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Digital Inclusion

Global coalition promises more affordable smartphones for Africa

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The GSMA, World Bank, and key members of the telecoms ecosystem have today announced a new coalition to improve handset affordability for lower-income populations, including in sub-Saharan Africa.

Members of the Handset Affordability Coalition include major global mobile operators, vendors, device ecosystem players, international organizations and financing institutions like the World Bank Group, the International Telecommunication Union (ITU), Smart Africa and the World Economic Forum's Edison Alliance.

The coalition will collaborate to improve access to affordable Internet-enabled devices to close the "usage gap," which holds back around 3 billion people worldwide from maximizing their potential in the global digital economy.

The GSMA defines the usage gap as individuals who are not using the mobile Internet despite living in an area that is covered by a mobile network. In contrast, the coverage gap is people living in areas without any mobile broadband coverage at all.

Coalition members include African telecoms operators MTN, Orange, Axian Telecom, Ethio Telecom and Vodafone (which operates in Africa through subsidiary Vodacom).

Device equipment manufacturers include Honor, Huawei, ZTE and MobiWire, while device ecosystem players like Google, KaiOS, Intelligra and M-Kopa are also on board.

Accessibility for all income levels

Mobile remains the primary – and often only – way people in low- and middle-income countries (LMICs) access the Internet, accounting for 84% of broadband connections in 2023, the GSMA said in a statement.

Yet 3 billion people (38% of the world's population) live in areas covered by mobile Internet but do not use it due to barriers, including digital literacy and skills, lack of relevant content, online safety and access. Handset affordability is often recognized as the most significant barrier to getting people online.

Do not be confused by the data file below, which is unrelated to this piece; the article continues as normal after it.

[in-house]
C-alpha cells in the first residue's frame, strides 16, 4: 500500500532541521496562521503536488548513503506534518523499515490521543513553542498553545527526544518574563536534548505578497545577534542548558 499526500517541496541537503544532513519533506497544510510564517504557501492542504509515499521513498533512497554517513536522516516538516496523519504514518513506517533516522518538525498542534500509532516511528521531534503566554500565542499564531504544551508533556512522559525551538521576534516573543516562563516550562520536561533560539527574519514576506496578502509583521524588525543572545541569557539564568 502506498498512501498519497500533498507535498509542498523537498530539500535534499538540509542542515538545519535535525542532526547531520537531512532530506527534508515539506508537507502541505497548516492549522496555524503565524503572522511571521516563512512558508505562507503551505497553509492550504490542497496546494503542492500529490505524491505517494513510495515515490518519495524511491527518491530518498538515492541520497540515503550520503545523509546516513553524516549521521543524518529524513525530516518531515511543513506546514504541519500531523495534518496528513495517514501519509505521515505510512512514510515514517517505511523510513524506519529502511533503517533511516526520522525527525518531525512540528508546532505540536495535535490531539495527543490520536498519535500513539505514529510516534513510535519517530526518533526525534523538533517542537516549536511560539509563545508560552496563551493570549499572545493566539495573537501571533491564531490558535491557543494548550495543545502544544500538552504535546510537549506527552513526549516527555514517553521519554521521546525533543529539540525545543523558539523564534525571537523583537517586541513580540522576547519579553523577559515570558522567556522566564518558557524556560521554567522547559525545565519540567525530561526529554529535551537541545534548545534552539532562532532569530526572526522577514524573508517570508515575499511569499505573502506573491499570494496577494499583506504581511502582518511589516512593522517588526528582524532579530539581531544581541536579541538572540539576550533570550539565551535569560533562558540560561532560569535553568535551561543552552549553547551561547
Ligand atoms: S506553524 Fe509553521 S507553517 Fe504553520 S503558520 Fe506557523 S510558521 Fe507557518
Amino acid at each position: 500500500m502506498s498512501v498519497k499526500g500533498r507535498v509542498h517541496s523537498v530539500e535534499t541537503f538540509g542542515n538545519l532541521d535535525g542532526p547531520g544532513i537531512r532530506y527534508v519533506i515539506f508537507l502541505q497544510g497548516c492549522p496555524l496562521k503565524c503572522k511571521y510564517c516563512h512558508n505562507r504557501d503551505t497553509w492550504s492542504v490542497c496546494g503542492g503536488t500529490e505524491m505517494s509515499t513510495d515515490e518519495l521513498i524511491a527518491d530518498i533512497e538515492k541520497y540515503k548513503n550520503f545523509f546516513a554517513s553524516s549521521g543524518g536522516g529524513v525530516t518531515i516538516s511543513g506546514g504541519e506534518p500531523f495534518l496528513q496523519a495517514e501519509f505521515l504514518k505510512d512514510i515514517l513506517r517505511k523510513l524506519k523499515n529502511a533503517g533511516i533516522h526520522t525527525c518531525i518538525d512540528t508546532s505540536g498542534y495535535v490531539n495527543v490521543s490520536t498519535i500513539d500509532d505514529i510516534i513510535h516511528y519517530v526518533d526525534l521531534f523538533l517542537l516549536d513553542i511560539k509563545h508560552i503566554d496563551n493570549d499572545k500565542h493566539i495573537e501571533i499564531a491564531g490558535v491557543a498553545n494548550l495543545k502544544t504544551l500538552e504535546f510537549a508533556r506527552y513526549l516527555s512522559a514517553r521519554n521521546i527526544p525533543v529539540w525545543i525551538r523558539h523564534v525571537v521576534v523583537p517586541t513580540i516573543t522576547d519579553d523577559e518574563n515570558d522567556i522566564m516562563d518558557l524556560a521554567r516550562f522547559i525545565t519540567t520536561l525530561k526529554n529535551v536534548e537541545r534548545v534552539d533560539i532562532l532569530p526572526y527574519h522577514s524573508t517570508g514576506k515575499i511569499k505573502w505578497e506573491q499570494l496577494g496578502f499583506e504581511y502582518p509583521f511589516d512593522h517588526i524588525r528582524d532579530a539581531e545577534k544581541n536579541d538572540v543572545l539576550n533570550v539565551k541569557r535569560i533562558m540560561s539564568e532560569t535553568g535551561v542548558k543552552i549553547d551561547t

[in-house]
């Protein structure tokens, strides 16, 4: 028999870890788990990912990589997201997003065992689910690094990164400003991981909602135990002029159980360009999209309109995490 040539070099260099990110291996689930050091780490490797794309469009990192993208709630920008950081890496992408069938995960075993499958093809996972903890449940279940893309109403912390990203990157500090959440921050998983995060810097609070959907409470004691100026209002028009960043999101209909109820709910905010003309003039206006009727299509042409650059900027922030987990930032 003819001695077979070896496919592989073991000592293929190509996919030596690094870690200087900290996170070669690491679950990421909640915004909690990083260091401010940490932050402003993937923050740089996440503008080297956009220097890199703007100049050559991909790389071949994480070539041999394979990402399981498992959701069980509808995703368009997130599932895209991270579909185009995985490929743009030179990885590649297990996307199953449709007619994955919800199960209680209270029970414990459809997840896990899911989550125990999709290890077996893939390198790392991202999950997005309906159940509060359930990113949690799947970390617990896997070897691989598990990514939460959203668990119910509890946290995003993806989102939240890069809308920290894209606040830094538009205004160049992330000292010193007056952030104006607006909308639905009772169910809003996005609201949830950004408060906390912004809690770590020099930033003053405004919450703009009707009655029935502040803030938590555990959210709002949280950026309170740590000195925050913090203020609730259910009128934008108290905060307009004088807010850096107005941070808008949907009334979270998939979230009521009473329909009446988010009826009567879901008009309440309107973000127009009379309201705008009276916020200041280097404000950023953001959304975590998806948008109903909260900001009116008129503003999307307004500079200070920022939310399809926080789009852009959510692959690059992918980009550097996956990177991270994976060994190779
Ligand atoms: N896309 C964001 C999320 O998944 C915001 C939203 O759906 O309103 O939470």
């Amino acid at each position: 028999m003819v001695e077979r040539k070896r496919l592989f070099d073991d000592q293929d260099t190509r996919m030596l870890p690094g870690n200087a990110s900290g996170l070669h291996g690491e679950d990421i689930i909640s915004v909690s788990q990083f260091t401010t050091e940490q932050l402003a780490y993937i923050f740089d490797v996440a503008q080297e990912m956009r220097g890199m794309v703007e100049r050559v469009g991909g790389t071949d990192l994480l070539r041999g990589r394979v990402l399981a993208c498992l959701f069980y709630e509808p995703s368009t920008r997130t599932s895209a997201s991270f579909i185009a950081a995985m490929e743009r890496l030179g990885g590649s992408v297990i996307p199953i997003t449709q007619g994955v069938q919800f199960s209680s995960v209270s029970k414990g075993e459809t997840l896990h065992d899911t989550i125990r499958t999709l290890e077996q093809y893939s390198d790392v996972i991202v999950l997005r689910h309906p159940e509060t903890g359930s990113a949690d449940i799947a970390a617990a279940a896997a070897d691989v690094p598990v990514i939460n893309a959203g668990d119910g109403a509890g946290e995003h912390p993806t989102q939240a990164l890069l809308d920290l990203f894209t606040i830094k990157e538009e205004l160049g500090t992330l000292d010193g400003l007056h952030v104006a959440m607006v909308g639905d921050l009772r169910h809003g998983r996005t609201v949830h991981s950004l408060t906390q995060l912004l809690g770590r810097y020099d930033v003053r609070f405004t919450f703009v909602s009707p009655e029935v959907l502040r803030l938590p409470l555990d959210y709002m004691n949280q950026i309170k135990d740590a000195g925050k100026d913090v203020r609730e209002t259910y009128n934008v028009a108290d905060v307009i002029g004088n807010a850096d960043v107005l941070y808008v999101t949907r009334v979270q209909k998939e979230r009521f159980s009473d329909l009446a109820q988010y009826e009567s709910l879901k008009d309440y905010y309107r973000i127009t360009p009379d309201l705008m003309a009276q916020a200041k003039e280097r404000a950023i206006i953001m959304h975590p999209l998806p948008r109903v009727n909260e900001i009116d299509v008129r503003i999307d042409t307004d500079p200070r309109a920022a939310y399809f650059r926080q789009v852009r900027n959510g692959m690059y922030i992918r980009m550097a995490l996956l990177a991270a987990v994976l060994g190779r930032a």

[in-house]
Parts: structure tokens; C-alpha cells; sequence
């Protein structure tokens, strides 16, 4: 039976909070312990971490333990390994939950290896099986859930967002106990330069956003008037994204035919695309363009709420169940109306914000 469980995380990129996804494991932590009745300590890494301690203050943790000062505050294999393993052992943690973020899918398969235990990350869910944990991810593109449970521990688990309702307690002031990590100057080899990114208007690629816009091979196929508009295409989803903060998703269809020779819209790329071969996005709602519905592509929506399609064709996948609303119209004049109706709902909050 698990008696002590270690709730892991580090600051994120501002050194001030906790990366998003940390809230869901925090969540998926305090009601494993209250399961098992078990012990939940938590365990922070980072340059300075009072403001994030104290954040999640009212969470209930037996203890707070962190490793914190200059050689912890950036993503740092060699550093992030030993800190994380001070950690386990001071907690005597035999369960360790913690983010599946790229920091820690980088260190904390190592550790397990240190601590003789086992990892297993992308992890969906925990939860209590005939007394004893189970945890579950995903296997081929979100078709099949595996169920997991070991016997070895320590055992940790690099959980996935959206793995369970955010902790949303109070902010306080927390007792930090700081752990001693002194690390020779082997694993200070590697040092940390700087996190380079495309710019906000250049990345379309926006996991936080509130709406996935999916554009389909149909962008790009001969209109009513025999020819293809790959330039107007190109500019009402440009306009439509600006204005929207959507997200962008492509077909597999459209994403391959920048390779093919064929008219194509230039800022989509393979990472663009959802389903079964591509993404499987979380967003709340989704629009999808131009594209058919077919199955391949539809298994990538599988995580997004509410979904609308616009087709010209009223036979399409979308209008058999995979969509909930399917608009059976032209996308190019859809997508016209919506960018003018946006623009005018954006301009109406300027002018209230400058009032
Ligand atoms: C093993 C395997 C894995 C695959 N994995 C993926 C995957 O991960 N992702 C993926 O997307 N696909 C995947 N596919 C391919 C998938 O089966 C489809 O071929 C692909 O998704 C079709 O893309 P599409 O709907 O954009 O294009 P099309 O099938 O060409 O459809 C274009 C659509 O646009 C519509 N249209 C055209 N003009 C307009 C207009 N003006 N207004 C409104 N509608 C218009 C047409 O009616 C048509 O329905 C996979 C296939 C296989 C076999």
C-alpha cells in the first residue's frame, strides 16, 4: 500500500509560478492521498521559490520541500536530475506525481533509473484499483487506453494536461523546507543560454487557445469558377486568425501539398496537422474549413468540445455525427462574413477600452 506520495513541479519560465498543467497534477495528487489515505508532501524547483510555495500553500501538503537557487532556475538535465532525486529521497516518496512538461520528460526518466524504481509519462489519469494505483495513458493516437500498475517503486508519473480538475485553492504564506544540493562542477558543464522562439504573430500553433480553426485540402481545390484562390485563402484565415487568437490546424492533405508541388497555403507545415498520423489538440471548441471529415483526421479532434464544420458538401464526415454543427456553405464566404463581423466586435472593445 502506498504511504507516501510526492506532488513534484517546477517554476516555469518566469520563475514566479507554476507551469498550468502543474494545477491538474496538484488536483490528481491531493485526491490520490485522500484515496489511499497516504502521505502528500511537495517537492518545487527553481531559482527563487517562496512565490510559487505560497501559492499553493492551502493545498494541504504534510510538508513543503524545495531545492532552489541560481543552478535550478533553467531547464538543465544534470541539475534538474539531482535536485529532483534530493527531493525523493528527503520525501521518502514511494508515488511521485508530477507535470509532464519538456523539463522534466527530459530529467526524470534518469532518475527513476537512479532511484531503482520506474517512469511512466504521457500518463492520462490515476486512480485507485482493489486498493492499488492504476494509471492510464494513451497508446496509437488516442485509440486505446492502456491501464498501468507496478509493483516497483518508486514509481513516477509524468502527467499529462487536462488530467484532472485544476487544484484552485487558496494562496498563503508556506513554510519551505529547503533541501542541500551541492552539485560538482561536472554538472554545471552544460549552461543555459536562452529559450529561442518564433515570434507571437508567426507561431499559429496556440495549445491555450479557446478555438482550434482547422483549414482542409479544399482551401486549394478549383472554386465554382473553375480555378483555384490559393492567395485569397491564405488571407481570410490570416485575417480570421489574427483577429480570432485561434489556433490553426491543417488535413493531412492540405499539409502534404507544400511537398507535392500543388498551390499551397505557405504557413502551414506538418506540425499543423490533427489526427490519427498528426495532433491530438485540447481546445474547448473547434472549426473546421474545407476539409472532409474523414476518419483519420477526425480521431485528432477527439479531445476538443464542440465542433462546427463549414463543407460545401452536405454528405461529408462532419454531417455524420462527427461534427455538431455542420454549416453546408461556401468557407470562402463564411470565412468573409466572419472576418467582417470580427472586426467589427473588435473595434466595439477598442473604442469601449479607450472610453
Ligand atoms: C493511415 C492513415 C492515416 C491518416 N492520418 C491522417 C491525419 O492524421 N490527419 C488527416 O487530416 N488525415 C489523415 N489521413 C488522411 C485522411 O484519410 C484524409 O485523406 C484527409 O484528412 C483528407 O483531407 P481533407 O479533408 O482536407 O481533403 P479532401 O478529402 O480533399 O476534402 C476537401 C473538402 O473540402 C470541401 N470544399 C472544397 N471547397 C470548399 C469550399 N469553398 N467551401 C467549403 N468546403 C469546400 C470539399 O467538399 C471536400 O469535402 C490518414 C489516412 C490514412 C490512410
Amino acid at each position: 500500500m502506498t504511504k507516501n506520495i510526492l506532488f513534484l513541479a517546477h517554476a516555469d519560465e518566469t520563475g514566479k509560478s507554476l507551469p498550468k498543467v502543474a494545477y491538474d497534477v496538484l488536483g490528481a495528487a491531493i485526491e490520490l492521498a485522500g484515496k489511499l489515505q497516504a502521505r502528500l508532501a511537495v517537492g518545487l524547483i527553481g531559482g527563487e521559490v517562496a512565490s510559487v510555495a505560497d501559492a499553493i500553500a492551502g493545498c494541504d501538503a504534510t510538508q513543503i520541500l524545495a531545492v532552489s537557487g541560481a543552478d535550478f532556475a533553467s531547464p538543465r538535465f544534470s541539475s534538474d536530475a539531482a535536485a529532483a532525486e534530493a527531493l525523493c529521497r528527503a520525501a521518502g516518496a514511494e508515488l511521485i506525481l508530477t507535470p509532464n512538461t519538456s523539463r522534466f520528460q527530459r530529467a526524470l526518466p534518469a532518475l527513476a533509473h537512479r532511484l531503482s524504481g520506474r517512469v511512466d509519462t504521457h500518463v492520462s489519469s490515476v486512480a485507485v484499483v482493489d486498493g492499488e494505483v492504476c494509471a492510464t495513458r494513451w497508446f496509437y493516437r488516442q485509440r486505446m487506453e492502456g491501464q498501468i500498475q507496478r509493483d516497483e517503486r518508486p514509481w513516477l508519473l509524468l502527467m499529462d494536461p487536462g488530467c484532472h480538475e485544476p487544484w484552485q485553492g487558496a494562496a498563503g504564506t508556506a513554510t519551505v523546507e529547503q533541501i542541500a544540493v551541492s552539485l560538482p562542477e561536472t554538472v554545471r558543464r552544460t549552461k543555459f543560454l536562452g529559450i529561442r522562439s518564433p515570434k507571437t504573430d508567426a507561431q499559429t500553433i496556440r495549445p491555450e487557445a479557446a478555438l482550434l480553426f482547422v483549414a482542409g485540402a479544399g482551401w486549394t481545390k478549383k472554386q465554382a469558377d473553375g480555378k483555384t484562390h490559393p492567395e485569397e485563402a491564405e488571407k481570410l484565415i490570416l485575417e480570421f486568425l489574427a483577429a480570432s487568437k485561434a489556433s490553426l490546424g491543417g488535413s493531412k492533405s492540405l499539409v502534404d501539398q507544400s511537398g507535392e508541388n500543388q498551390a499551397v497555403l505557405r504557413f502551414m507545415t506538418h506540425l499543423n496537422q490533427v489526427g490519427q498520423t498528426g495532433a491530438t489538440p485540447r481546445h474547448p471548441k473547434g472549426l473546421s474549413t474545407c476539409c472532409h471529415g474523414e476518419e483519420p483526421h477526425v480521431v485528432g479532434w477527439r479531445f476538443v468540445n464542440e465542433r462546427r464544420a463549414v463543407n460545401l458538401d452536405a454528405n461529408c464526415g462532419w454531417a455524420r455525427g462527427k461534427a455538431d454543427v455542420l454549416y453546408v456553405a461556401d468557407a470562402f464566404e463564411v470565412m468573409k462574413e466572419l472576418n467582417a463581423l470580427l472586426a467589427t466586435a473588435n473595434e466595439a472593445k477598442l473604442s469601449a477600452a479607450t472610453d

The new coalition will assess multiple "levers" to reduce the cost of entry into the digital economy for low-income populations, with particular focus on LMICs and areas where handset affordability presents the highest barrier to getting online, such as in sub-Saharan Africa and South Asia.

The GSMA pointed out that Africans are affected by issues like the high cost of phones – which can cost 30% of their monthly income – which hinders access to critical services and economic opportunities, exacerbating the digital divide.

If smartphones could be retailed at around $20, an additional 270 million Africans could afford handsets, potentially reducing the usage gap by 23%.

"Mobile has helped billions of people worldwide to play an active role in our increasingly digital world, but the cost of entry can still be too high for many on low incomes. Together with global mobile operators, and the support of the World Bank Group and other key coalition members, we're determined to act on this issue," GSMA Director General Mats Granryd said in a statement about the coalition.

"By building creative solutions to bring mobile internet into the hands of those who need it the most, we believe we can make real strides towards closing the Usage Gap and help millions more maximise their potential by getting online," he added.

By exploring new solutions, including "de-risking" financing mechanisms, with the support of the World Bank Group, the coalition will enhance and complement ongoing efforts to expand digital access and affordability.

ITU Secretary General Doreen Bogdan-Martin said that in an age of unimaginable digital opportunities, devices are still out of reach for too many.

"With the 2025 Broadband Commission affordability target on the horizon, this new global coalition is an excellent complement to the work of the Commission's Working Group on Smartphone Access. It has the power to accelerate affordability and bring us one step closer to universal meaningful connectivity, a cornerstone of ITU's mission and our digital future," Bogdan-Martin added.

ITU Secretary General Doreen Bogdan-Martin speaking at MWC Kigali 2023 in Rwanda.  (Source: GSMA)
ITU Secretary General Doreen Bogdan-Martin speaking at MWC Kigali 2023 in Rwanda.
(Source: GSMA)

"Making internet connected devices more affordable is critical to accelerating digitalization in developing countries and ensuring no one is left behind," Guangzhe Chen, VP for infrastructure at the World Bank, said in a statement.

"We've seen the power of digital technologies to unlock growth and job creation and to ease access to education and health services, but people must first be connected to make this a reality. This coalition brings together key players across industry and the development community to help bring this aspiration to life," Chen continued.

Going forward, the GSMA said it would continue to facilitate close collaboration between coalition members to share learnings and to assess and deploy tailored, innovative models that can effectively narrow the usage gap.

Related posts:

*Top image source: GSMA.

— Paula Gilbert, Editor, Connecting Africa

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